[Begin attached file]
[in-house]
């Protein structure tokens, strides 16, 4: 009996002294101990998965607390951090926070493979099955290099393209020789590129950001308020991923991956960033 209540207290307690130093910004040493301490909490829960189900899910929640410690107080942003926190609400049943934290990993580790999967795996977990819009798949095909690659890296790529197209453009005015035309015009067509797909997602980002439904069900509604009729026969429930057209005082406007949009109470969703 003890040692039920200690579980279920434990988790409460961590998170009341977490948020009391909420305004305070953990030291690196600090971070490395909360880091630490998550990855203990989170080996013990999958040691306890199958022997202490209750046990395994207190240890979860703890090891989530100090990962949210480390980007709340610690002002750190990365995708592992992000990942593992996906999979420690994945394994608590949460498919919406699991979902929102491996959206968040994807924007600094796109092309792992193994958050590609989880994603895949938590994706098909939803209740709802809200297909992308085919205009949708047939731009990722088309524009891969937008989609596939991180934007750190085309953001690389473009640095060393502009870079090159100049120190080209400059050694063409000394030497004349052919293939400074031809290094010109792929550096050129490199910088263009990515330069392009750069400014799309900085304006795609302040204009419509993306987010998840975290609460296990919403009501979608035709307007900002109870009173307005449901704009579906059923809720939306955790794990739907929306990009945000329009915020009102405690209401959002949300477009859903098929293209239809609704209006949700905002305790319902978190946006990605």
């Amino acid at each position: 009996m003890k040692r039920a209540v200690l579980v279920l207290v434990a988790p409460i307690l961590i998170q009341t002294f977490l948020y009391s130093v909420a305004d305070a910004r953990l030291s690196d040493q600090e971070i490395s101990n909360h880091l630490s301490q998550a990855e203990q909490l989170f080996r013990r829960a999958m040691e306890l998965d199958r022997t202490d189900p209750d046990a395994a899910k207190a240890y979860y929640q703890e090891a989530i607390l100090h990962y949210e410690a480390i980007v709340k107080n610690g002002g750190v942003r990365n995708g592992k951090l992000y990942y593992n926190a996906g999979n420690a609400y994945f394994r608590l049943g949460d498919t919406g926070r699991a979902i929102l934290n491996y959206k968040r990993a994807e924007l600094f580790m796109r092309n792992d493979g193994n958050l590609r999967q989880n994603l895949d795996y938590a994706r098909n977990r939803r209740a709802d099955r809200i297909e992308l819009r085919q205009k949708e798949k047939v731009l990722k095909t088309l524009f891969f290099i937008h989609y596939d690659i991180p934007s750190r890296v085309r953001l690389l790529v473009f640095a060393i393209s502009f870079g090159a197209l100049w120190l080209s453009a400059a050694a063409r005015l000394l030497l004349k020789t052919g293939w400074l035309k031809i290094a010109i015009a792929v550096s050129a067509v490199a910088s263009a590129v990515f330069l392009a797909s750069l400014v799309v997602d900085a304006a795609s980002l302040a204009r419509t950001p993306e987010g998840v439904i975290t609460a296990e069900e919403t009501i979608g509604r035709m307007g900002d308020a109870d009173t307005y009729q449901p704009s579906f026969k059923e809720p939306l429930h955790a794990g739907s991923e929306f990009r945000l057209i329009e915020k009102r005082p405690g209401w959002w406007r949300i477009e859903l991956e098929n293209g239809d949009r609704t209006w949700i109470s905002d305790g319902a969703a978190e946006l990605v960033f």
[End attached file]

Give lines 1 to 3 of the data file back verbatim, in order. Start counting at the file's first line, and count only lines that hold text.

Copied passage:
[in-house]
């Protein structure tokens, strides 16, 4: 009996002294101990998965607390951090926070493979099955290099393209020789590129950001308020991923991956960033 209540207290307690130093910004040493301490909490829960189900899910929640410690107080942003926190609400049943934290990993580790999967795996977990819009798949095909690659890296790529197209453009005015035309015009067509797909997602980002439904069900509604009729026969429930057209005082406007949009109470969703 003890040692039920200690579980279920434990988790409460961590998170009341977490948020009391909420305004305070953990030291690196600090971070490395909360880091630490998550990855203990989170080996013990999958040691306890199958022997202490209750046990395994207190240890979860703890090891989530100090990962949210480390980007709340610690002002750190990365995708592992992000990942593992996906999979420690994945394994608590949460498919919406699991979902929102491996959206968040994807924007600094796109092309792992193994958050590609989880994603895949938590994706098909939803209740709802809200297909992308085919205009949708047939731009990722088309524009891969937008989609596939991180934007750190085309953001690389473009640095060393502009870079090159100049120190080209400059050694063409000394030497004349052919293939400074031809290094010109792929550096050129490199910088263009990515330069392009750069400014799309900085304006795609302040204009419509993306987010998840975290609460296990919403009501979608035709307007900002109870009173307005449901704009579906059923809720939306955790794990739907929306990009945000329009915020009102405690209401959002949300477009859903098929293209239809609704209006949700905002305790319902978190946006990605």
């Amino acid at each position: 009996m003890k040692r039920a209540v200690l579980v279920l207290v434990a988790p409460i307690l961590i998170q009341t002294f977490l948020y009391s130093v909420a305004d305070a910004r953990l030291s690196d040493q600090e971070i490395s101990n909360h880091l630490s301490q998550a990855e203990q909490l989170f080996r013990r829960a999958m040691e306890l998965d199958r022997t202490d189900p209750d046990a395994a899910k207190a240890y979860y929640q703890e090891a989530i607390l100090h990962y949210e410690a480390i980007v709340k107080n610690g002002g750190v942003r990365n995708g592992k951090l992000y990942y593992n926190a996906g999979n420690a609400y994945f394994r608590l049943g949460d498919t919406g926070r699991a979902i929102l934290n491996y959206k968040r990993a994807e924007l600094f580790m796109r092309n792992d493979g193994n958050l590609r999967q989880n994603l895949d795996y938590a994706r098909n977990r939803r209740a709802d099955r809200i297909e992308l819009r085919q205009k949708e798949k047939v731009l990722k095909t088309l524009f891969f290099i937008h989609y596939d690659i991180p934007s750190r890296v085309r953001l690389l790529v473009f640095a060393i393209s502009f870079g090159a197209l100049w120190l080209s453009a400059a050694a063409r005015l000394l030497l004349k020789t052919g293939w400074l035309k031809i290094a010109i015009a792929v550096s050129a067509v490199a910088s263009a590129v990515f330069l392009a797909s750069l400014v799309v997602d900085a304006a795609s980002l302040a204009r419509t950001p993306e987010g998840v439904i975290t609460a296990e069900e919403t009501i979608g509604r035709m307007g900002d308020a109870d009173t307005y009729q449901p704009s579906f026969k059923e809720p939306l429930h955790a794990g739907s991923e929306f990009r945000l057209i329009e915020k009102r005082p405690g209401w959002w406007r949300i477009e859903l991956e098929n293209g239809d949009r609704t209006w949700i109470s905002d305790g319902a969703a978190e946006l990605v960033f």